Nic Talks Tozzetti: A Baker Shares His Secrets

Written by Katie Parla on November 1, 2011

Back by popular demand, a post dedicated to Nic Roome’s tozzetti. After publishing a piece about them this weekend, I got some emails and DMs requesting the recipe. I asked Nic to make a major exception (he rarely shares his secrets) and write a guest post with recipe included. He graciously accepted. Here’s what he has to say about his trials and eventual success:

“My relationship with baking is a feisty one. Sometimes I argue with the oven, occasionally I fall out of favour with the mixer, and the baking tin sometimes insists on not turning out the precious goods…. but I keep going back to them all. Why? Because I love the challenge.

The alchemy and precision of baking is what draws me back each time. A sponge cake may be too airy, the bread dough might be a little too sticky, the biscuit mix possibly too sweet. Here is where the fun begins and experimentation, imagination and frustration come in to play.

I found myself pulled back onto this familiar merry-go-round of tryouts when I recently embarked on perfecting a tozzetti recipe for Katie’s upcoming Rome for Foodies app launch. Dating back to Medieval times, the twice-baked speciality of Rome and the Lazio region of Italy (and a close cousin to the more famous cantucci biscuit), the humble tozzetto wasn’t as simple as it might appear….

After trialling three different recipes, each different and delicious in it’s own way, none of them seemed to quite hit the mark. Extracting the best bits from each trial and re-blending them into my own recipe was the only way forward! I stole the aniseed from one, replaced the caster sugar with icing sugar from another, and finally used the traditional shaping method from a third. Aaah… at last. Success in the flavour, texture, and shape!

If I’ve never made a particular biscuit, bread, pie or cake before, then I usually try to stick with a classic tried and tested recipe. Once familiar with how the end result should be, and when I know where I want to take the texture or taste, then I allow myself to start playing around with quantities.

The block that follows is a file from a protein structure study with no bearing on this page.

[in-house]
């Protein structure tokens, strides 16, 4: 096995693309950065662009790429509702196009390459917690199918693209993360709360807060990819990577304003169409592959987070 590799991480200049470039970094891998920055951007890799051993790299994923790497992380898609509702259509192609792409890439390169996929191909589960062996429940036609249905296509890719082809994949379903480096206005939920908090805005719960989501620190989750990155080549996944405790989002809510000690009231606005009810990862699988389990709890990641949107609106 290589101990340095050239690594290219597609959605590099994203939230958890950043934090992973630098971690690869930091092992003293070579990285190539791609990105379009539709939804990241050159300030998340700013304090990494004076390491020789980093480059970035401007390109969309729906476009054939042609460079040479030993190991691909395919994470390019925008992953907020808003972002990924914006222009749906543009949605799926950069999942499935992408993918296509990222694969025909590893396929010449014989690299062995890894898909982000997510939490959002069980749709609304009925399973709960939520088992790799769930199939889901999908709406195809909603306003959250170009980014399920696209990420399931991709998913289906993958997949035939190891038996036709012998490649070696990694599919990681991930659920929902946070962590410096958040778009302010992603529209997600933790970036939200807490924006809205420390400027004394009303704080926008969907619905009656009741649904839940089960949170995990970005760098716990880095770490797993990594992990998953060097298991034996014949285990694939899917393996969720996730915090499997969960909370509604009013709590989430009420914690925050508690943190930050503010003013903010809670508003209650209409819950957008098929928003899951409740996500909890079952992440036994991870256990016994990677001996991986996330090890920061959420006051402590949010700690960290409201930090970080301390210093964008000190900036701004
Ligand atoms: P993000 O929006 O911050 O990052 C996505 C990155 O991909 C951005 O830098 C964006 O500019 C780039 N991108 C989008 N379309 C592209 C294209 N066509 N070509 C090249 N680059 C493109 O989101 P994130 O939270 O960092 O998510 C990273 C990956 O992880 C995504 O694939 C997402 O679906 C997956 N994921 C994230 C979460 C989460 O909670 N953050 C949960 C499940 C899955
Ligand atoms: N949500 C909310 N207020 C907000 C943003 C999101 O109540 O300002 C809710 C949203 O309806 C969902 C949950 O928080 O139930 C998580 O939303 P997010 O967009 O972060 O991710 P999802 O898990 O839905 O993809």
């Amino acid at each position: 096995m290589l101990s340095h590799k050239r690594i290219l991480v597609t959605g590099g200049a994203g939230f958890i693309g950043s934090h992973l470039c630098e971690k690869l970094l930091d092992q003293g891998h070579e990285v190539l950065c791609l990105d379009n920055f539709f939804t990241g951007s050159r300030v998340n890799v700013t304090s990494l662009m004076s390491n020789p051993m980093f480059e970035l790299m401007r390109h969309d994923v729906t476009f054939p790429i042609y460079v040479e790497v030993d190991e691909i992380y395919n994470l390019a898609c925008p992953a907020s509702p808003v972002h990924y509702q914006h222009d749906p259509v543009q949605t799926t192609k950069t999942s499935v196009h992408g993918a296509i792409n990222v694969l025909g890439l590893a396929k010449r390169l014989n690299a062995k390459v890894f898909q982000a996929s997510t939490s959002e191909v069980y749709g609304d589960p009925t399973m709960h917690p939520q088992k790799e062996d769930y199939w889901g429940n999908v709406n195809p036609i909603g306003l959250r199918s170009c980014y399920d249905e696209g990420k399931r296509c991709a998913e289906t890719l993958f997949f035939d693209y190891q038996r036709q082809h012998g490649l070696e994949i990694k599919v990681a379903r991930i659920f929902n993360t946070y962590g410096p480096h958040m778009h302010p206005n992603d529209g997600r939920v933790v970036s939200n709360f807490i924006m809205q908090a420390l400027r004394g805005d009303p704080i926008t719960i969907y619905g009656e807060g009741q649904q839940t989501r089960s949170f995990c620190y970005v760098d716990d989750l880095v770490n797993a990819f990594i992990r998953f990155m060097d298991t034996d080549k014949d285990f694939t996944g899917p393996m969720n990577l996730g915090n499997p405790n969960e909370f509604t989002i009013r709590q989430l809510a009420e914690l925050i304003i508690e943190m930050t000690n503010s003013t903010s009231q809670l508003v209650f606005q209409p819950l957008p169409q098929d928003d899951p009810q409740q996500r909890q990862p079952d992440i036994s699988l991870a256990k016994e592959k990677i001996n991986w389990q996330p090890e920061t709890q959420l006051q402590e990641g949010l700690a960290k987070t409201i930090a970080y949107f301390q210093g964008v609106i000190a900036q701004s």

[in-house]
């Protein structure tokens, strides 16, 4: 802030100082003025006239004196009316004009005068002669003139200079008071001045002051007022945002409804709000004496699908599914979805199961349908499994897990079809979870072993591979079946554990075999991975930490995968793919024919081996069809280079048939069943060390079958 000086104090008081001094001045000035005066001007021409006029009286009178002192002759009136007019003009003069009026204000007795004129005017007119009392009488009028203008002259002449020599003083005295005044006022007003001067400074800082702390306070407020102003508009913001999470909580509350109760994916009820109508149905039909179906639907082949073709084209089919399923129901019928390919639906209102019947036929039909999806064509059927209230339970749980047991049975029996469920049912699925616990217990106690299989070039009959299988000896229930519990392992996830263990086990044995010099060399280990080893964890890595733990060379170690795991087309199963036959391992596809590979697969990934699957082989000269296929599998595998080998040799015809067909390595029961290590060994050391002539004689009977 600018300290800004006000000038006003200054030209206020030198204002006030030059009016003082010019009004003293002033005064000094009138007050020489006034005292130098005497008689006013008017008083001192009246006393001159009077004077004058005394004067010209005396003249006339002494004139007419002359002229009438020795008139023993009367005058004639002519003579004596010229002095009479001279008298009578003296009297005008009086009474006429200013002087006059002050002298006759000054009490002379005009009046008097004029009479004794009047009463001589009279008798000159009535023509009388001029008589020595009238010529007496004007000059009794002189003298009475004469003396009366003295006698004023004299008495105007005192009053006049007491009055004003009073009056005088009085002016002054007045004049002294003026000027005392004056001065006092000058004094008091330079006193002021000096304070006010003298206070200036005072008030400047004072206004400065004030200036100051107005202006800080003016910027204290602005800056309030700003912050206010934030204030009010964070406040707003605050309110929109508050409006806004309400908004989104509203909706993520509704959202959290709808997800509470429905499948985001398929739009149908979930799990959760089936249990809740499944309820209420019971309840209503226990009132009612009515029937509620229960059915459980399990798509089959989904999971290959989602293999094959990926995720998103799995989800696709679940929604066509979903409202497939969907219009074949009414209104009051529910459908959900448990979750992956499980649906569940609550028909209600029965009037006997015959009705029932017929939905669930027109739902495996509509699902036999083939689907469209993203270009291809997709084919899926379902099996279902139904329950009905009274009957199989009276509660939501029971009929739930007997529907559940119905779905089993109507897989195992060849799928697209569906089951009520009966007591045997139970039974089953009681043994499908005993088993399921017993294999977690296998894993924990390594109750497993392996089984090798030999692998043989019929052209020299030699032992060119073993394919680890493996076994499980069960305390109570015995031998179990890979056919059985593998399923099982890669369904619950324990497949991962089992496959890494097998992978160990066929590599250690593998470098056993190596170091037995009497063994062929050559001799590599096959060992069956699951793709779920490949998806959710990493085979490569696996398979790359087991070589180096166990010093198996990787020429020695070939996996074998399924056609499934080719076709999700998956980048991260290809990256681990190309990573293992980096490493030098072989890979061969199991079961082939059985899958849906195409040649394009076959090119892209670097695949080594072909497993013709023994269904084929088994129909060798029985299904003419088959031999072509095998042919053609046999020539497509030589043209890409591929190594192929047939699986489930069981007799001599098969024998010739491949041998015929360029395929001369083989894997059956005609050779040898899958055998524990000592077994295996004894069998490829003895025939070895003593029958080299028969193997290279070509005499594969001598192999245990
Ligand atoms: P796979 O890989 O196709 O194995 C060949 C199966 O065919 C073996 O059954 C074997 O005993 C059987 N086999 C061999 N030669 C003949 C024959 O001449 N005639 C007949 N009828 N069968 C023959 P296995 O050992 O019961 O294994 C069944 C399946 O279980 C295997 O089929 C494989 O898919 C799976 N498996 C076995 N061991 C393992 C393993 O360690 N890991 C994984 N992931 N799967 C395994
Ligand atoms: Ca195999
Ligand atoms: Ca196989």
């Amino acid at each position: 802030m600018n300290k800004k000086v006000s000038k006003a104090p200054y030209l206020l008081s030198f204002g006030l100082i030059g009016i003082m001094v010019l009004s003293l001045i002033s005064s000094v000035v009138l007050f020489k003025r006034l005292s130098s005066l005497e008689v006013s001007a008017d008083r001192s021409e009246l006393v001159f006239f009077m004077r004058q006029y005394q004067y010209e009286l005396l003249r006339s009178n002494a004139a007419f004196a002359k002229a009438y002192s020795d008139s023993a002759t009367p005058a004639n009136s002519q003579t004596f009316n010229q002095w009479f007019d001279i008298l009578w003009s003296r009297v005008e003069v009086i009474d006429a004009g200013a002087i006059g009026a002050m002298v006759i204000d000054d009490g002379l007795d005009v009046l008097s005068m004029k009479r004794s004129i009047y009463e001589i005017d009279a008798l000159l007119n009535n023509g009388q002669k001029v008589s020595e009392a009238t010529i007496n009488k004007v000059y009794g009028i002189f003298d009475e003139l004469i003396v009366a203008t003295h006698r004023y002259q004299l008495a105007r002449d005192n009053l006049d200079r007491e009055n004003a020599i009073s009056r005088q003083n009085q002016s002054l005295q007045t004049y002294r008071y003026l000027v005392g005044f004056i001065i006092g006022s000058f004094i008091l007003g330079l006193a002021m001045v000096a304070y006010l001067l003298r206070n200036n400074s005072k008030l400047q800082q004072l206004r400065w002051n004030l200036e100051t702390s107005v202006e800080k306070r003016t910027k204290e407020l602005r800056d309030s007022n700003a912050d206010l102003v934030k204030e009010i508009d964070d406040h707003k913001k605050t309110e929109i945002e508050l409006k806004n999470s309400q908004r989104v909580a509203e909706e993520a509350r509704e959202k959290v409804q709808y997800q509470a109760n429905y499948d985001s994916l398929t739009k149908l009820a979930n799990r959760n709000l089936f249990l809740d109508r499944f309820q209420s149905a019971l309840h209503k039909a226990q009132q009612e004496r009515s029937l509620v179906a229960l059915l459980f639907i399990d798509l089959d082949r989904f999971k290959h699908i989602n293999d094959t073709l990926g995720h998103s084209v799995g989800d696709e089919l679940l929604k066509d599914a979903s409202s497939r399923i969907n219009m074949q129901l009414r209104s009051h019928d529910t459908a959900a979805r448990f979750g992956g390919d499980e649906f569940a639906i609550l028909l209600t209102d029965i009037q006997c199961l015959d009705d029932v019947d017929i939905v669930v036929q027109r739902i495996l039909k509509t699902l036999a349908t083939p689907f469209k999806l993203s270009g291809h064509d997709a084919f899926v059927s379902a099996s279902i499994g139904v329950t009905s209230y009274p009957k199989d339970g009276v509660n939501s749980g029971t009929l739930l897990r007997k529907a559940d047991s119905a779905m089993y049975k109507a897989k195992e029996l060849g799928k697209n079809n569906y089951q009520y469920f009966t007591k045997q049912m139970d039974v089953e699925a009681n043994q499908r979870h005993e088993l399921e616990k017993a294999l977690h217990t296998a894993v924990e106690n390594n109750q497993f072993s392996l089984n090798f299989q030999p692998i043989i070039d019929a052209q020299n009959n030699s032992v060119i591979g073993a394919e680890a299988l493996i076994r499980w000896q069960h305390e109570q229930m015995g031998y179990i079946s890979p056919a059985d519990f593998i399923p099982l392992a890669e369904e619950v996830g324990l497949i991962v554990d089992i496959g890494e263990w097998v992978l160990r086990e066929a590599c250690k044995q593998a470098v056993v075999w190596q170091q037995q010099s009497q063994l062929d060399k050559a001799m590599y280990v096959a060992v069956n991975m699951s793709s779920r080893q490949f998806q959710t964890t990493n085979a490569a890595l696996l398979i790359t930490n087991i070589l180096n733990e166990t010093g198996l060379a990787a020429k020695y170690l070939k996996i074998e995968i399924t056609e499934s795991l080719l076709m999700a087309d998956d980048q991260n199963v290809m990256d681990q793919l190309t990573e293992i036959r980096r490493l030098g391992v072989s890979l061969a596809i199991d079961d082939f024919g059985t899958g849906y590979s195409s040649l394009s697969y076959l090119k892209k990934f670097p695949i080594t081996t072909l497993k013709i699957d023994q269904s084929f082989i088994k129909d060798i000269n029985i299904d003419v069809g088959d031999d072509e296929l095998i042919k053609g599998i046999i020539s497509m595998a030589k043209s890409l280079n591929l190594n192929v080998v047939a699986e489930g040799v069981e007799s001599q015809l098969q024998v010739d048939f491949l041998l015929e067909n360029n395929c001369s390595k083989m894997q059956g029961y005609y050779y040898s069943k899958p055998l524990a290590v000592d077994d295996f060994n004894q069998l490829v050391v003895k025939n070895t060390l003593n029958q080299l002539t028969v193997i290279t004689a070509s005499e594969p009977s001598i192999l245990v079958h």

Here’s the final recipe from my recent trials and toils in tozzetti making. Try it. But remember….it’s not set in stone. Set the alchemist in you free!

Makes around 24 tozzetti
275 gr plain flour, plus extra for shaping
220 gr icing sugar
2 eggs
100 gr whole hazelnuts
100 gr blanched almonds
1.5 tsp baking powder
1 tsp vanilla essence
2 tsp crushed aniseed
splash of Sambuca liquor

Start by roasting the hazelnuts and almonds. Around 7-10 minutes at 200C should be okay, but use your nose to check they don’t burn! Set aside and allow them to cool. (TIP…The hazelnuts will need their skins taken off, which is best done by wrapping them all in a clean tea towel and rubbing them together until the skin flakes away).

Next, sift the flour, sugar and baking powder into a large mixing bowl, making a small well in the centre for your wet ingredients. Sprinkle the crushed aniseed in too. Break the eggs whole into the centre, and follow with the vanilla essence and the shot of Sambuca. Mix well. This can be done one of two ways. Plunge your hand in and be brave! Or, if making larger quantities, use a mixer with the dough hook. Finally, add the cooled nuts and bring together. The resulting mix should resemble a sticky but malleable bread dough. Next, dust your hands and work surface with plenty of flour and roll the dough into a ball. Divide this in two, and roll each half out into a sausage shape, around 30cm long. They should be about 5cm in diameter.

Place the two dough sausages onto a baking tray lined with baking paper. Bake at 200C. Check them with a wooden toothpick after 20 minutes to see that the dough has dried out and the crust is a golden brown. If not, then give them another few minutes. (TIP… you want the crust to be slightly cracked open, as this adds texture to the final tozzetto). Once ready, leave to cool thoroughly on a wire rack. After cooling, it’s time to slice your two loaves into the tozzetti biscuits and second bake them for that classic crunch.

Take sharp knife, long enough to span the loaf at a 30 degree angle. (TIP… Don’t be tempted into using a bread knife (like I was first time around!) as this will ruin the crust and also may not slice the nuts cleanly and precisely). Cut each loaf into 1.5cm thick diagonal slices and place them cut-side down on a non-stick baking sheet and bake at 150C for 30 minutes until dry, crunchy and ever so slightly browned. (TIP… I flip them over after 15 minutes to make sure they are evenly done, and don’t worry if they still feel a tad springy when they come out, as any residual moisture will evaporate when they hit the cool air). Turn onto a wire tray until cooled. Enjoy with a dessert wine after dinner, or with your favourite cup of coffee!”

If you would like to learn more about Nic’s rates and services, email at

Keep Reading

Chicken Cacciatore Recipe - Katie Parla

Recipe: Pollo alla Cacciatora (Chicken Cacciatore)

Tipping in Italy | Katie Parla

Tips for Tipping in Italy

Abbacchio alla Romana | Katie Parla

Recipe: Abbacchio alla Romana | Roman-style Suckling Lamb